Fast fashion has become synonymous with convenience and affordability, but behind the glitz and glamour lies a dark reality of environmental degradation and ethical dilemmas.

According to the UN Environment Programme (UNEP), the industry is the second-biggest consumer of water and is responsible for about 10% of global carbon emissions – more than all international flights and maritime shipping combined. Unfortunately, fast fashion problems are often overlooked by consumers.

In recent years, the fashion industry has faced increasing scrutiny for its unsustainable practices and exploitative labor conditions. From the rise of global fashion giants to the proliferation of online shopping platforms, the demand for trendy clothing at rock-bottom prices has fueled a culture of disposability and disregard for the planet and its people.

Environmental and Ethical Implications

The Environmental Impact

One of the most significant consequences of fast fashion is its staggering environmental footprint. The industry is a top contributor to pollution, with textile dyeing and treatment accounting for 20% of global industrial water pollution. Moreover, the production of synthetic fibers like polyester releases harmful microplastics into the environment, further exacerbating the plastic crisis.

Water Consumption 

Did you know that the fashion industry is the second largest consumer of water globally? It's true. Producing just one cotton shirt requires about 700 gallons of water, while a single pair of jeans guzzles a whopping 2,000 gallons. These figures are not only staggering but also deeply concerning, especially considering the increasing strain on freshwater resources worldwide.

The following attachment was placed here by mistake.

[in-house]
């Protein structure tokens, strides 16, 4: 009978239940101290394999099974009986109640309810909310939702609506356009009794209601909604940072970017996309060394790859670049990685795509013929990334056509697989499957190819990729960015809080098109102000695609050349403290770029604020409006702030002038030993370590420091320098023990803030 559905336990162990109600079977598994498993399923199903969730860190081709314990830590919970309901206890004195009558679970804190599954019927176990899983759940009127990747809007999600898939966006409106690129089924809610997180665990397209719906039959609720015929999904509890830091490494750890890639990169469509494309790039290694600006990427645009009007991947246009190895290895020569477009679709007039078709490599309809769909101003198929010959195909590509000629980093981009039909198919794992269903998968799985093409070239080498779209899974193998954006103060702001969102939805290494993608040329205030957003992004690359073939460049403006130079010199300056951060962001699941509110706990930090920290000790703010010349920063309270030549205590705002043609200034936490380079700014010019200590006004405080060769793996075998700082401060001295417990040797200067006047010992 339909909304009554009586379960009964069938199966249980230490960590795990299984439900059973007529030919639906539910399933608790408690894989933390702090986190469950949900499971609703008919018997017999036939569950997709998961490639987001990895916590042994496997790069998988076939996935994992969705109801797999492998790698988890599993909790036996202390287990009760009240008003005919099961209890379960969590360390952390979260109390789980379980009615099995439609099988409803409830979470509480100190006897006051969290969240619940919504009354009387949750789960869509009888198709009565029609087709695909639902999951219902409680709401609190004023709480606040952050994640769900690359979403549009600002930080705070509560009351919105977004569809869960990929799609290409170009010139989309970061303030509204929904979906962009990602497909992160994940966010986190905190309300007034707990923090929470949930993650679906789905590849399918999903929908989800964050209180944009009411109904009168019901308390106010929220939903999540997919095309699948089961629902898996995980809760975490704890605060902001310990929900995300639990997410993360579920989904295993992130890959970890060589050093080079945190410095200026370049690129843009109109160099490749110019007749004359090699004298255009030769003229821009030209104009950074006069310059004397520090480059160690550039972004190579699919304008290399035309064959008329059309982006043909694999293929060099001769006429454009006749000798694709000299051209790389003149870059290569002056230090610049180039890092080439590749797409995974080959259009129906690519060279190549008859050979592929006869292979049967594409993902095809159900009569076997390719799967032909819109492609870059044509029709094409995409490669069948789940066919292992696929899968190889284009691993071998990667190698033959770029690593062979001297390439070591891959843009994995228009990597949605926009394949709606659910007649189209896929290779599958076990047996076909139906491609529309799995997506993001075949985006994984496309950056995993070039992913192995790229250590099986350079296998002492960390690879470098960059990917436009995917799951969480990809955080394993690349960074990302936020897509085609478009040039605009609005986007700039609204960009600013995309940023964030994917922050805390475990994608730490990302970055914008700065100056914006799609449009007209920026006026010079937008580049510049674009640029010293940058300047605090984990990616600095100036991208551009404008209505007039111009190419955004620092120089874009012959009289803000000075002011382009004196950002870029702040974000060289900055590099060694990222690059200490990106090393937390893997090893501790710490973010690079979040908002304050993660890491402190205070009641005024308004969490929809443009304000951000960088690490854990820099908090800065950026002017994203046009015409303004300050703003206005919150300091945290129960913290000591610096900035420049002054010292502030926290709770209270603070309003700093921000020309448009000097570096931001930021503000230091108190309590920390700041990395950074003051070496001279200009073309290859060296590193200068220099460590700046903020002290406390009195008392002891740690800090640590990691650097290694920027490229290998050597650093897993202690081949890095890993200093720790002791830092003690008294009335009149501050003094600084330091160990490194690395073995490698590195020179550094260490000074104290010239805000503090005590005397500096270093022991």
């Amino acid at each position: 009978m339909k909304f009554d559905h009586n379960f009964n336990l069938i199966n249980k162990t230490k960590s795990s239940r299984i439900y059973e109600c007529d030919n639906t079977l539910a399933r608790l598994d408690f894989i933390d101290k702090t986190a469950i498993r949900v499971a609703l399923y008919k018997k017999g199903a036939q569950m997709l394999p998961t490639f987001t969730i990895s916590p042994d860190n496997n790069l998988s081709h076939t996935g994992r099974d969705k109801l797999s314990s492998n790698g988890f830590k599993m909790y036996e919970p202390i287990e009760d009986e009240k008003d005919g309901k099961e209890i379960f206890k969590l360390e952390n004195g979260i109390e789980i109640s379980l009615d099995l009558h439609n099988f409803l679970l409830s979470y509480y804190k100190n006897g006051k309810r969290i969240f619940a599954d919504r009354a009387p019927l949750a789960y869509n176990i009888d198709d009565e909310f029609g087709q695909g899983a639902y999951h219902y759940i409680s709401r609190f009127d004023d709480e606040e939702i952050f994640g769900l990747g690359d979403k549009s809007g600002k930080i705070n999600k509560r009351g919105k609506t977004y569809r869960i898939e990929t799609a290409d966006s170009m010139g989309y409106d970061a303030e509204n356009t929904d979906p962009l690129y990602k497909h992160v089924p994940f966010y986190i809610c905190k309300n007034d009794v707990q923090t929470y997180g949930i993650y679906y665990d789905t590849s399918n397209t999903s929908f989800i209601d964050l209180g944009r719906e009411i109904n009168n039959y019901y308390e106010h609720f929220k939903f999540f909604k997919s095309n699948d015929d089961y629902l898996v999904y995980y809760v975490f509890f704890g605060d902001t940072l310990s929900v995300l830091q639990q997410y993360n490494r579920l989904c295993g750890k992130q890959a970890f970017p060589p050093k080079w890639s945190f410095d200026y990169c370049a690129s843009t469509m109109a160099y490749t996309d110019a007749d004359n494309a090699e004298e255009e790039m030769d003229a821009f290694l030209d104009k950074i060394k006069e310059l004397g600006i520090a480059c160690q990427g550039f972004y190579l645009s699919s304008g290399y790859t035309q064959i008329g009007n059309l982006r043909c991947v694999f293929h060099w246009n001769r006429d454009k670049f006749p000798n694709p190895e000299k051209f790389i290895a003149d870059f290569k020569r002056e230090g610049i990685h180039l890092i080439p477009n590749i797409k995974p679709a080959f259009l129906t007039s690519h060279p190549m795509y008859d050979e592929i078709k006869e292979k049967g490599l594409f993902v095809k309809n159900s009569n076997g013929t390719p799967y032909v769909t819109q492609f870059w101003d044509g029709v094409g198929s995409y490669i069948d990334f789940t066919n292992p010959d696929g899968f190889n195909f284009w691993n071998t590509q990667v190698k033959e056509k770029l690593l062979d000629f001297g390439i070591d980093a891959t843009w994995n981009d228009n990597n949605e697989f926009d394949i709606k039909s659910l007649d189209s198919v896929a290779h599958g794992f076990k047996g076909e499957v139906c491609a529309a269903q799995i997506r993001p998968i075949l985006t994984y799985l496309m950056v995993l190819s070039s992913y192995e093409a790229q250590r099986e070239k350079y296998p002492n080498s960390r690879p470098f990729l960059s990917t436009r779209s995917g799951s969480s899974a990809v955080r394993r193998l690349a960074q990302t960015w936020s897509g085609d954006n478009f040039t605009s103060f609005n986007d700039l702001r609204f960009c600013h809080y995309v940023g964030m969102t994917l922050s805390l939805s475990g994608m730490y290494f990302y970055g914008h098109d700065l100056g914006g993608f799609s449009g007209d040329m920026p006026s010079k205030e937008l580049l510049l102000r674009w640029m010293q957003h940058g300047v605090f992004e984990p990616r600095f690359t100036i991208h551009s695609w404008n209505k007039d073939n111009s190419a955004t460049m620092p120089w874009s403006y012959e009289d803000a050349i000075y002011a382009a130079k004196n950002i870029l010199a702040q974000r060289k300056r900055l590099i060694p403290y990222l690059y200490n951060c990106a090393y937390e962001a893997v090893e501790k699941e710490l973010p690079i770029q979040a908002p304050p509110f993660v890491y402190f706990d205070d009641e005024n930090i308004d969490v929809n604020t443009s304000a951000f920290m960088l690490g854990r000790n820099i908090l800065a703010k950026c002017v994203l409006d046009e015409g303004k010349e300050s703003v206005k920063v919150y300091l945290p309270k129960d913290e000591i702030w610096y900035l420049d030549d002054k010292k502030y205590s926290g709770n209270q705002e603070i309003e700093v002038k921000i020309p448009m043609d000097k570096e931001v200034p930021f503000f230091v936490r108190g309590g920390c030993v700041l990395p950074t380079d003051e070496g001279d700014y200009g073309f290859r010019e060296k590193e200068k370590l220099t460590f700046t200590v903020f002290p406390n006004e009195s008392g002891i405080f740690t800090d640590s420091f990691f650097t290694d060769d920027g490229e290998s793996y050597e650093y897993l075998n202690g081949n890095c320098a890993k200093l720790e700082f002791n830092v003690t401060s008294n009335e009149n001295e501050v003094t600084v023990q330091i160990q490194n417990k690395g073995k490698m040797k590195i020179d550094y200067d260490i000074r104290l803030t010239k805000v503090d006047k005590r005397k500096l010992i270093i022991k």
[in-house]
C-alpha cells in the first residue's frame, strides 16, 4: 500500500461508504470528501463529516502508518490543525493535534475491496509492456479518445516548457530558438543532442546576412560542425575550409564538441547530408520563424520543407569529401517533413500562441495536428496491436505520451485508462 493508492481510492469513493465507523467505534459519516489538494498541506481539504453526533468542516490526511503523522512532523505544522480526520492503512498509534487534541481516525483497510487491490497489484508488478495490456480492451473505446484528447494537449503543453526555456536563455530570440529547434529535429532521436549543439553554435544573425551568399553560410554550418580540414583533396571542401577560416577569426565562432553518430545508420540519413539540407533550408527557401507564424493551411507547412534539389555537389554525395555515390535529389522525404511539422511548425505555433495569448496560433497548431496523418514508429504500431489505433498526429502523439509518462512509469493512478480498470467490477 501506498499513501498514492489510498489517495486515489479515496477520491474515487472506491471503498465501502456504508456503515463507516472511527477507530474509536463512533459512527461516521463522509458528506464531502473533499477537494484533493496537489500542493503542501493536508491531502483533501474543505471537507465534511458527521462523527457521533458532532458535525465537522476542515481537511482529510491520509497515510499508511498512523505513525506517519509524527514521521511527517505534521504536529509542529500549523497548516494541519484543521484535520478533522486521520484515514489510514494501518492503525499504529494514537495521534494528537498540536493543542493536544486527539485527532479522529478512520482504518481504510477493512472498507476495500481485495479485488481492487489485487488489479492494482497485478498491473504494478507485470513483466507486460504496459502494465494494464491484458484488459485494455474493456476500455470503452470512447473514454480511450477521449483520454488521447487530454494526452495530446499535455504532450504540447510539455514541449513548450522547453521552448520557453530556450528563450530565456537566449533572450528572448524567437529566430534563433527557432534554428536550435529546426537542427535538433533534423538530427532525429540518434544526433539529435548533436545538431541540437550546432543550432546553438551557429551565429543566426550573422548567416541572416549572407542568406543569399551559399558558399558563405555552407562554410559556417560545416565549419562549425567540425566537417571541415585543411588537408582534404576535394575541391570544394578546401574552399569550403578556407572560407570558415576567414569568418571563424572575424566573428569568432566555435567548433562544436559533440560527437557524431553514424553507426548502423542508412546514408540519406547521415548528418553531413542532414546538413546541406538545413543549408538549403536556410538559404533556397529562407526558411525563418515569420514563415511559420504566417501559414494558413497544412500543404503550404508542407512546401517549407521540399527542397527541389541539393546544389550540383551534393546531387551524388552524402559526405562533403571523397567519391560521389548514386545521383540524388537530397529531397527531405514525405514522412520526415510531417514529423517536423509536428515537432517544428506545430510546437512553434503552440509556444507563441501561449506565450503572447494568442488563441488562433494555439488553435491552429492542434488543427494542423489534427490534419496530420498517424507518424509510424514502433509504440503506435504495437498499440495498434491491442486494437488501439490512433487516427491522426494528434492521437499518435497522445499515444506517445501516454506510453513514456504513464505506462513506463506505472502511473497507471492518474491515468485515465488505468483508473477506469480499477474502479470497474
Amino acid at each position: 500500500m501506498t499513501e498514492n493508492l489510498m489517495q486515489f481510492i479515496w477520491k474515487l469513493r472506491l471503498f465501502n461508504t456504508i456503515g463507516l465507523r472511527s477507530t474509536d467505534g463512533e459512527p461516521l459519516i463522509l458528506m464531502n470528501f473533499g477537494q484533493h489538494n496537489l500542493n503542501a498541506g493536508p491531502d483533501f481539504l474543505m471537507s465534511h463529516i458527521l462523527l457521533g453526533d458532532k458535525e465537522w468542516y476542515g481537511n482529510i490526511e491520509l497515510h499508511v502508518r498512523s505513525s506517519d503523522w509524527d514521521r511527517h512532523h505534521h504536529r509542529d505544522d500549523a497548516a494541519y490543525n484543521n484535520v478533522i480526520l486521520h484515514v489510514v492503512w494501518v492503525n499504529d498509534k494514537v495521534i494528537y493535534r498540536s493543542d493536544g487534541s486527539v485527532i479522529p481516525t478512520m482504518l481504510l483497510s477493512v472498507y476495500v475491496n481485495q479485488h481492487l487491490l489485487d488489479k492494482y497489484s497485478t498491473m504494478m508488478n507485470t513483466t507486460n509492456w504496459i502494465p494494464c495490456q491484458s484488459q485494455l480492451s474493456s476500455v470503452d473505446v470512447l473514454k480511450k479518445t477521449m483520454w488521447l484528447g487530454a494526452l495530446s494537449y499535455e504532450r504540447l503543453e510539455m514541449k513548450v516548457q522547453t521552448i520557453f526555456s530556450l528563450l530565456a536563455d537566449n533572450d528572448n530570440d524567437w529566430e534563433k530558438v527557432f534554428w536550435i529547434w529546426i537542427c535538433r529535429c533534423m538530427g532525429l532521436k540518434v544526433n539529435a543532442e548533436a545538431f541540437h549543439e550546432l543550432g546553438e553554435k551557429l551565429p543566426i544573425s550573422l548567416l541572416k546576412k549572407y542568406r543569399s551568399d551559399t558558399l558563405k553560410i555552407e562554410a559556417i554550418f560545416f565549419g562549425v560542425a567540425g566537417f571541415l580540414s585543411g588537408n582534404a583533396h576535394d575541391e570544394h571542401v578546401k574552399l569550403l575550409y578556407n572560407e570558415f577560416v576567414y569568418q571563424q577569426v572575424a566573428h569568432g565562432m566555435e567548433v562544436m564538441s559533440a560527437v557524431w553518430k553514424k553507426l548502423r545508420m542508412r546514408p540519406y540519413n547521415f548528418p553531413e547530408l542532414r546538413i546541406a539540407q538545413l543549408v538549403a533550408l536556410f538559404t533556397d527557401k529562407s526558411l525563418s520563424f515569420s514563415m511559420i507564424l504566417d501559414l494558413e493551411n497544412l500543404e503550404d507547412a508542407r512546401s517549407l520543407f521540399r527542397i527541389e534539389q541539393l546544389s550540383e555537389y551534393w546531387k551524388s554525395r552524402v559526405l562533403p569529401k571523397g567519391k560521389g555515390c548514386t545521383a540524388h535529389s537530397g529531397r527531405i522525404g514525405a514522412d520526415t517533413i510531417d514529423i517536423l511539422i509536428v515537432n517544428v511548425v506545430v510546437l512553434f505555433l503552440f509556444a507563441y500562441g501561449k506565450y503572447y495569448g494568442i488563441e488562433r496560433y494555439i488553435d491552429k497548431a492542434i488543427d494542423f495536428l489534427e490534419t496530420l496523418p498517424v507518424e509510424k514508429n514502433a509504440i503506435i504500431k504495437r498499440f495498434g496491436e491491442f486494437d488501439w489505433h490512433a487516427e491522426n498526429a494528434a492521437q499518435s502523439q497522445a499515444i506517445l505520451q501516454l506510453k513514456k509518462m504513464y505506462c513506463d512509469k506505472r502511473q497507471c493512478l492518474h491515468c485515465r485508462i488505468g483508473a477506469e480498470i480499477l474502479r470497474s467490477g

But the water woes don't end there. Textile dyeing, a crucial step in the production process, is also a major contributor to water pollution. In fact, it's the world's second-largest polluter of water. The chemicals used in the dyeing process often end up in rivers, streams, and other water bodies, contaminating aquatic ecosystems and endangering the health of both people and wildlife.

Additionally, the fast fashion model relies on cheap, disposable clothing, leading to massive amounts of textile waste. In fact, it's estimated that the equivalent of one garbage truck of textiles is dumped or burned every second.

As consumers, it's crucial that we understand the true cost of our clothing choices and demand greater transparency and accountability from the fashion industry.


Materials: Microplastics

Furthermore, brands use synthetic fibres like polyester, nylon and acrylic which take hundreds of years to biodegrade. A 2017 report from the International Union for Conservation of Nature (IUCN) estimated that 35% of all microplastics – tiny pieces of non-biodegradable plastic – in the ocean come from the laundering of synthetic textiles like polyester.

According to the documentary released in 2015, The True Cost, the world consumes around 80 billion new pieces of clothing every year, 400% more than the consumption twenty years ago. The average American now generates 82 pounds of textile waste each year. The production of leather requires large amounts of feed, land, water and fossil fuels to raise livestock, while the tanning process is among the most toxic in all of the fashion supply chain because the chemicals used to tan leather- including mineral salts, formaldehyde, coal-tar derivatives and various oils and dyes- is not biodegradable and contaminates water sources.

As Bebekish, what do we do about this? 

💧 Our commitment to sustainability begins with our materials. We carefully source organic cotton and bamboo, ensuring that our products are gentle on the environment and safe for your baby's delicate skin

Water-Efficient Production Processes: We invest in water-efficient production methods and technologies to minimise water usage throughout our manufacturing process. This includes implementing closed-loop systems for water recycling and using eco-friendly dyeing techniques that require less water.